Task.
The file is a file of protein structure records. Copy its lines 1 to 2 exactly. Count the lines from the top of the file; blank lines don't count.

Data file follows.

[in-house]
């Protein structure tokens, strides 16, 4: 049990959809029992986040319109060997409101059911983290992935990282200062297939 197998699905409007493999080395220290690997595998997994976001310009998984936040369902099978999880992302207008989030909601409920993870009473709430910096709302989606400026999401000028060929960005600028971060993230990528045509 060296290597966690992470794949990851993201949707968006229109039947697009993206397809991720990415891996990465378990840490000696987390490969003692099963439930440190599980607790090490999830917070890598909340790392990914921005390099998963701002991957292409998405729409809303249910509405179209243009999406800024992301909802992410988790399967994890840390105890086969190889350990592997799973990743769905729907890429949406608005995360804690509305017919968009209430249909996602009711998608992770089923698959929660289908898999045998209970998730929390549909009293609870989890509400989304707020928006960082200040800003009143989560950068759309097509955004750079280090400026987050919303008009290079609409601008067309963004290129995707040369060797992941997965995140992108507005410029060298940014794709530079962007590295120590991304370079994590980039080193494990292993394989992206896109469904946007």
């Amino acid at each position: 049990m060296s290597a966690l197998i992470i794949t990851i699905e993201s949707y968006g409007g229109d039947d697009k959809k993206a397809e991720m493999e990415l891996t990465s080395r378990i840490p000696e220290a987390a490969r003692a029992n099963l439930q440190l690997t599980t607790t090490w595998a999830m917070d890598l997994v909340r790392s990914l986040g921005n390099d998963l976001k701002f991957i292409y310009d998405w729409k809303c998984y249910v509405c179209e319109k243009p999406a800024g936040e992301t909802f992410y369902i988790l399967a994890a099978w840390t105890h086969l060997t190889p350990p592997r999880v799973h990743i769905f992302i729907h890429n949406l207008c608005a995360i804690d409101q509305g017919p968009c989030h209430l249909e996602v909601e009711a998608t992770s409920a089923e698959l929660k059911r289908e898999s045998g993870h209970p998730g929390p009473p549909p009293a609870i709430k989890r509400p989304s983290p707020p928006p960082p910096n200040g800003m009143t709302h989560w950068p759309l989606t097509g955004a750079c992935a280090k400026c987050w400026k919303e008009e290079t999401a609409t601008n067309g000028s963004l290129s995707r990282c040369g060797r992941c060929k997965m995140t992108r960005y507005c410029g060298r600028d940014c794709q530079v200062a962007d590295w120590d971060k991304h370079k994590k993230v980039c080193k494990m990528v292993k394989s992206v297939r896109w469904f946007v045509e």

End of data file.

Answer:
[in-house]
């Protein structure tokens, strides 16, 4: 049990959809029992986040319109060997409101059911983290992935990282200062297939 197998699905409007493999080395220290690997595998997994976001310009998984936040369902099978999880992302207008989030909601409920993870009473709430910096709302989606400026999401000028060929960005600028971060993230990528045509 060296290597966690992470794949990851993201949707968006229109039947697009993206397809991720990415891996990465378990840490000696987390490969003692099963439930440190599980607790090490999830917070890598909340790392990914921005390099998963701002991957292409998405729409809303249910509405179209243009999406800024992301909802992410988790399967994890840390105890086969190889350990592997799973990743769905729907890429949406608005995360804690509305017919968009209430249909996602009711998608992770089923698959929660289908898999045998209970998730929390549909009293609870989890509400989304707020928006960082200040800003009143989560950068759309097509955004750079280090400026987050919303008009290079609409601008067309963004290129995707040369060797992941997965995140992108507005410029060298940014794709530079962007590295120590991304370079994590980039080193494990292993394989992206896109469904946007």